Beginning with the industrial revolution, the technology of war began to change exponentially rather than incrementally, outstripping tactics and strategy, doctrine and organization. In the American Civil War, neither side ever really grasped the impact of new technology on old ways of fighting. Fifty years later, the same could be said about the Great War. Because technology evolves so quickly, the weapons of war often outrun its methods and modalities. In general, technology has increased the distance at which man kills, enhanced the lethality of his weapons, and reduced the time needed to train him for war. For advanced, wealthy states, cutting-edge technology is accelerating trends toward smaller, more professional, and more expensive militaries oriented on precision weaponry and networked sensors.

As crucial as technology can be to war, other factors can and do play decisive roles. At least from the time of the Punic Wars to the time of Constantine the Great, a span of some 500 years, the Roman army bestrode the military scene and proved by far the most important factor in the growth and stability of the Roman empire. Its greatness was based not on better weapons but on its superior military institutions, expressed in careful training, organization, and discipline. These “human” factors often overshadowed technology in the centuries that followed. Although the Mongols possessed nothing like the heavily armored horsemen of Europe, and did not grossly outnumber their opponents as usually assumed, they created in a short time perhaps the largest empire in history, stretching from the Sea of Japan to the gates of Vienna. The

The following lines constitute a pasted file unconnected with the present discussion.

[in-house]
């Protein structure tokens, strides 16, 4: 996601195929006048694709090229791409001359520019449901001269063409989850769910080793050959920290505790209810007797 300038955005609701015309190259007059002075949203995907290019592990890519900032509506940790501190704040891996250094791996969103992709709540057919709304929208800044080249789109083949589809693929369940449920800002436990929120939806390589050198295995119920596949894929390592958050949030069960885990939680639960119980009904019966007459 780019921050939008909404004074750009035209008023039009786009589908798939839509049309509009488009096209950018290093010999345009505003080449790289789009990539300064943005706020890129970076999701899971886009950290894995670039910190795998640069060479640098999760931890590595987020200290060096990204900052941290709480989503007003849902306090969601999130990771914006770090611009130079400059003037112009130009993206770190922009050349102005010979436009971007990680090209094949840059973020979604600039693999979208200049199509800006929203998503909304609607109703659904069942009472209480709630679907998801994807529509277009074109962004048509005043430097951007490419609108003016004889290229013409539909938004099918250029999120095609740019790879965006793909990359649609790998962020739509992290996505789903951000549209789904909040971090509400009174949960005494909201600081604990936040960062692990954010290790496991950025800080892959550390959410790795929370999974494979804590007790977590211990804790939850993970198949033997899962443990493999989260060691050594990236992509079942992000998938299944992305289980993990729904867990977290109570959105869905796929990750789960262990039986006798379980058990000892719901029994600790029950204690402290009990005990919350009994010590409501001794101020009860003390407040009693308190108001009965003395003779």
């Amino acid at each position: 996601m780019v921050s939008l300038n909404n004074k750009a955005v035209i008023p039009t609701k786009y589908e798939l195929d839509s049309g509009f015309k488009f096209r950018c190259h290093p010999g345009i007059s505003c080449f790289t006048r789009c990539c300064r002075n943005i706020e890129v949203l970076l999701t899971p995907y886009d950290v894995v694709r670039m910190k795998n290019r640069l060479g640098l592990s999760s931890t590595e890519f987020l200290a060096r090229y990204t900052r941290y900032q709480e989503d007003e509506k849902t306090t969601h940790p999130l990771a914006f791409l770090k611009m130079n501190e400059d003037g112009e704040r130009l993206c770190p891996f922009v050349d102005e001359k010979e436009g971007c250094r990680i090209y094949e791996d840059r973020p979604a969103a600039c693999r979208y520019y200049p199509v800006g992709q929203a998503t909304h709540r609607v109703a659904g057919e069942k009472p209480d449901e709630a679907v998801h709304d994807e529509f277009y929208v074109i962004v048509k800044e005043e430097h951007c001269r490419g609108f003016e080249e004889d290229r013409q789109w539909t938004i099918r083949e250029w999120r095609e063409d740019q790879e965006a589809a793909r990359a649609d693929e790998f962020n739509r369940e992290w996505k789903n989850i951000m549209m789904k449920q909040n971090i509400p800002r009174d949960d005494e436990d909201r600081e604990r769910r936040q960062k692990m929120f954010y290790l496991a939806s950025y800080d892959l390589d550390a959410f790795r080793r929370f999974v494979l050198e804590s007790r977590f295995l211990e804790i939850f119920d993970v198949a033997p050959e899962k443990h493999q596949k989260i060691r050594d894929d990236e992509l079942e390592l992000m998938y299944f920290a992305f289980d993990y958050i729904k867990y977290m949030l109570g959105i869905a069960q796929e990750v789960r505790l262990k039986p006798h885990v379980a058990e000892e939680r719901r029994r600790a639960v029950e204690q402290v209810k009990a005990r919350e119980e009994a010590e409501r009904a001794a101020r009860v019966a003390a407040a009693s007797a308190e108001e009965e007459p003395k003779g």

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victories of Gustavus Adolphus, Cromwell’s New Model Army, the Prussian army of Frederick the Great, and the armies of Napoleon were not in the main the results of technological overmatch. In the modern era, the Germans, Chinese, North Vietnamese, and Israelis all achieved outstanding battlefield successes against opponents armed with equal or superior technology. Future wars may well see technology playing an even larger role. But other dimensions will still play an important part in what remains essentially a contest of wills played out by thinking and adaptive opponents.